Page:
Sài Gòn-Đồng Nai River polluted due to urbanisation

October, 29/2022 - 09:17
The river receives a huge volume of wastewater from residential areas, manufacturing plants, industrial parks and export processing zones located along the river. Wastewater along with rainwater runs through the sewer system, causing serious pollution.
A section of Sài Gòn River in District 1. — VNA/VNS Photo

HCM CITY — Water quality in the Sài Gòn-Đồng Nai River, the main supplier for water factories in HCM City, has declined due to urbanisation.

According to Sài Gòn Water Corporation (Sawaco), HCM City is located at the end of the Sài Gòn-Đồng Nai river basin. The socio-economic development has had negative impacts on river water quality.

Up to 94 per cent of water supply for HCM City’s factories come from this 2,000km stretch of river.

The river receives a huge volume of wastewater from residential areas, manufacturing plants, industrial parks and export processing zones located along the river. Wastewater along with rainwater runs through the sewer system, causing serious pollution.

The river is also impacted by salinity in the dry season.

According to the water monitoring report conducted by the city Department of Natural Resources and Environment in the first six months of this year, surface water quality of canals with dredging and urban renovation works such as Nhiêu Lộc-Thị Nghè Canal, Tàu Hủ-Bến Nghé Canal is relatively good. But the inter-provincial canals such as Thầy Cai-Cần Giuộc Canal, Nước Lên Canal-Chợ Đệm River are still heavily polluted.

It is reported by Vietnam News Agency that the water at Văn Thánh Canal in Bình Thạnh District is always dark due to rubbish and sewage from surrounding households.

The 19-5 Canal connecting three districts of Tân Bình-Tân Phú-Bình Tân has been polluted for years because it receives sewage from local households and factories.

The same situation is reported in the Phạm Văn Bạch Canal in Tân Bình District. Pollution is mainly caused by car washing services, metal production, laundry and food services along the canal.

In spite of solutions taken by local authorities such as relocating households and factories along canals, collecting garbage and dreading mud, the pollution seems not to improve much, Vietnam News Agency reported.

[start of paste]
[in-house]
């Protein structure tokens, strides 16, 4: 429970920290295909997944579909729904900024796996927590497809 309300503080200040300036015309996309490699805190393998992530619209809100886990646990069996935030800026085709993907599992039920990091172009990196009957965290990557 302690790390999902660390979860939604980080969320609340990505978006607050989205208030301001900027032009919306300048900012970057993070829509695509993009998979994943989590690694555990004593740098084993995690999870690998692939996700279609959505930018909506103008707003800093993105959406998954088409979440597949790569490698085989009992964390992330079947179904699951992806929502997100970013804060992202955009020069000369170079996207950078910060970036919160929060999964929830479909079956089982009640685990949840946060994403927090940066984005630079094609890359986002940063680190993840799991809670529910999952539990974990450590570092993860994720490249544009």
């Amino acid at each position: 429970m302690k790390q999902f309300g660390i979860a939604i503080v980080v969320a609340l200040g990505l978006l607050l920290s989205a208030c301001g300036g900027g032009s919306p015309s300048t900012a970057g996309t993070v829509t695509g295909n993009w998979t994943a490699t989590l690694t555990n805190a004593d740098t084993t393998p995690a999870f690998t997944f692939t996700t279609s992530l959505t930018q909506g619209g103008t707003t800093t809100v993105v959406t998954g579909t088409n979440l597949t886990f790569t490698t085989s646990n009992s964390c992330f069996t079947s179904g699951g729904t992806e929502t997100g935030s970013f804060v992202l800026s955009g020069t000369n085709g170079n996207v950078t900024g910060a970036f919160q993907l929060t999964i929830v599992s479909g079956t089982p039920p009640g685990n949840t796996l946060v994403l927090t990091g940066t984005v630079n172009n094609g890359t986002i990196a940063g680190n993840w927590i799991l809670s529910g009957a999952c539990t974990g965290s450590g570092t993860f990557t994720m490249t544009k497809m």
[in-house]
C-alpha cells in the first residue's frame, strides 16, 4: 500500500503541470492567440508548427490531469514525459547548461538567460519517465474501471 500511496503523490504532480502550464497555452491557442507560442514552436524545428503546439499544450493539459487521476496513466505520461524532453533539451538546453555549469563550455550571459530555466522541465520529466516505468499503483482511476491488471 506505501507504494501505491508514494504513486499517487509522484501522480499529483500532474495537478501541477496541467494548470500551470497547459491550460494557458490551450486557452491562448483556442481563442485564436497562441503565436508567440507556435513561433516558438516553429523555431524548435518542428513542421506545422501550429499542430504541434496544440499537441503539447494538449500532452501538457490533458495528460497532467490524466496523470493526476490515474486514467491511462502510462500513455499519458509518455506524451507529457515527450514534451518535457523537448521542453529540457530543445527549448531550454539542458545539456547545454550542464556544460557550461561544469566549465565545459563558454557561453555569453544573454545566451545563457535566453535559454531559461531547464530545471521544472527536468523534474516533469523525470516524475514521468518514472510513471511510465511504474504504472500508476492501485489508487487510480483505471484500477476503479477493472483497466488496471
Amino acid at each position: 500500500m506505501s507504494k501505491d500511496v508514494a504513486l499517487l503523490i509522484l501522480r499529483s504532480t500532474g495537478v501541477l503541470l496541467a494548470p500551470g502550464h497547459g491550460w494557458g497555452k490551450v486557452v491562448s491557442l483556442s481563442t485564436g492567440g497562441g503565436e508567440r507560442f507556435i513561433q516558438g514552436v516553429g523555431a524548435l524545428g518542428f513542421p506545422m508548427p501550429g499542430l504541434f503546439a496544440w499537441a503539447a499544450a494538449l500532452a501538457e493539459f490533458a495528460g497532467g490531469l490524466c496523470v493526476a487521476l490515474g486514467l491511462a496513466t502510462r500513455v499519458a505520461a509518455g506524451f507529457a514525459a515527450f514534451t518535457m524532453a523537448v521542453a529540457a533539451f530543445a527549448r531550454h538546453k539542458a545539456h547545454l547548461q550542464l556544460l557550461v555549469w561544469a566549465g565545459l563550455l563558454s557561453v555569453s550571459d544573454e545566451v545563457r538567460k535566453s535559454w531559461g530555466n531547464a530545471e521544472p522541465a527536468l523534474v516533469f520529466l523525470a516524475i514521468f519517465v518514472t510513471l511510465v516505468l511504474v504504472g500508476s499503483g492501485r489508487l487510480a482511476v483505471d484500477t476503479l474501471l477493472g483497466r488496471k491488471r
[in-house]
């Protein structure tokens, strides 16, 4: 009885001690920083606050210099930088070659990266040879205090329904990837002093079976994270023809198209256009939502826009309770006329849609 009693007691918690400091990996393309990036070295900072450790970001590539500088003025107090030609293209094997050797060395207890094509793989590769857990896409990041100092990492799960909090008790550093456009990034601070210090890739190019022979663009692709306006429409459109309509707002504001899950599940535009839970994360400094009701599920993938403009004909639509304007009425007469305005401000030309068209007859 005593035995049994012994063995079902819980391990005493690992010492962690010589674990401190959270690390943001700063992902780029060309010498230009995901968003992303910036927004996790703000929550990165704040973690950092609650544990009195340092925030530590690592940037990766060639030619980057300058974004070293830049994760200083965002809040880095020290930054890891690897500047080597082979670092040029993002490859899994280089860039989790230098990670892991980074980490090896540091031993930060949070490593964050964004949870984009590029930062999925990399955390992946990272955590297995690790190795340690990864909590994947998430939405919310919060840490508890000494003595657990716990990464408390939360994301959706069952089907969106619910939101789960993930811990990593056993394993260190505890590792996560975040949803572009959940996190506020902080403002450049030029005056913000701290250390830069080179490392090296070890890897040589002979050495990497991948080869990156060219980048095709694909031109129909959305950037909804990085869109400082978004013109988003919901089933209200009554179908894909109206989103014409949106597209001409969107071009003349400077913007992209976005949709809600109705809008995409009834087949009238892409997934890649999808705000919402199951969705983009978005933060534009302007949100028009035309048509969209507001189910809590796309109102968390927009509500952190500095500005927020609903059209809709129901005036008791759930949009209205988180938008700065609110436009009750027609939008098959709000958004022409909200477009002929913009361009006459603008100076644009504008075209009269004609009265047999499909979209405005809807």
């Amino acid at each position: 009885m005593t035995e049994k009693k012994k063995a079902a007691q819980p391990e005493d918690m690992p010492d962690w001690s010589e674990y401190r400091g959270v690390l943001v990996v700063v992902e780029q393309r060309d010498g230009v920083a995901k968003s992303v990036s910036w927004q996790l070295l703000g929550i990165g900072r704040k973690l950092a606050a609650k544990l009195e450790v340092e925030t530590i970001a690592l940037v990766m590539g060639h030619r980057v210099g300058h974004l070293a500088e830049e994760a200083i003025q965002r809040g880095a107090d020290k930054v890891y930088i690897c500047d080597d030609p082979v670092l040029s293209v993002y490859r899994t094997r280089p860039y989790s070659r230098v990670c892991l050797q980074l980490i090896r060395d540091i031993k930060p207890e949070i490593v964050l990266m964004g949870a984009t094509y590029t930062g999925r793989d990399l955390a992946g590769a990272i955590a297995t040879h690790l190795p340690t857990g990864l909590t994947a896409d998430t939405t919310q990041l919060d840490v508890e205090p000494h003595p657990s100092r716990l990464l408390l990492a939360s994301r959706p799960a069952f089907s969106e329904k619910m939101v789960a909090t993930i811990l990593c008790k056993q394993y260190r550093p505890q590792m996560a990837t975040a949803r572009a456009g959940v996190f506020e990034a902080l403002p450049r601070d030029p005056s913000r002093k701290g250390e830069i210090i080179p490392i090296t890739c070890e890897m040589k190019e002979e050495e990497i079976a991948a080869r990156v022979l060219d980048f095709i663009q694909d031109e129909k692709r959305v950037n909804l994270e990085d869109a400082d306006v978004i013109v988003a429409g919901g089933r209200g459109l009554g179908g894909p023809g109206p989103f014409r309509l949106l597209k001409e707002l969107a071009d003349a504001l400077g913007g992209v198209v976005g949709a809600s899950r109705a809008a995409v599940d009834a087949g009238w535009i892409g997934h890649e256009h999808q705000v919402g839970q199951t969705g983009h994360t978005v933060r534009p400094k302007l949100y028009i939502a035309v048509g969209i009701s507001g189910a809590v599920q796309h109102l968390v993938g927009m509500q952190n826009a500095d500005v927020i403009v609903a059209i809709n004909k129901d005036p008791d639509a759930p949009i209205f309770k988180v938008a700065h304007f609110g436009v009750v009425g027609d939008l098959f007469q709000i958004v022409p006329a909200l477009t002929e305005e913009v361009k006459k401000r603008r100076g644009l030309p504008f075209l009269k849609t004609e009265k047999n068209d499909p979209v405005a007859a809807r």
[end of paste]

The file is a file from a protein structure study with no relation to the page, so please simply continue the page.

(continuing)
HCM City now has three wastewater treatment factories. With the capacity of more than 130,000cu.m per day of each factory, only 13 per cent of wastewater released every day in the whole city is treated.

Nguyễn Thị Thanh Mỹ, deputy director of the city Department of Natural Resources and Environment, said the city is promoting the transfer of wastewater to concentrated water treatment zones. It aims to treat all industrial, service and domestic wastewater following standards.

The city’s authorities will step up supervision on activities of throwing garbage into canals and releasing untreated wastewater into environment, she said.

Local residents can send their reports or feedback on polluted spots to the city’s authorities for better management, she said.

According to the city’s Department of Construction, by 2025, about 80 per cent of wastewater in HCM City or nearly 2.6 million cu.m per day will be collected and treated following standards before being discharged into environment.

To realise this target, the city will call for investment of 12 urban wastewater treatment factories and finish the Nhiêu Lộc-Thị Nghè area’s cleanup project (second phase) by 2024.

Water factories in the city will receive water from other supplies such as Dầu Tiếng and Trị An lakes.

Trần Kim Thạch, head of Sawaco quality management department, said the most important factor is public awareness. Local people must make commitment to not throwing garbage and encouraging each other to clean up environment.

“All authorities’ efforts are meaningless if locals continue to throw garbage and release wastewater into rivers and canals,” he said. — VNS

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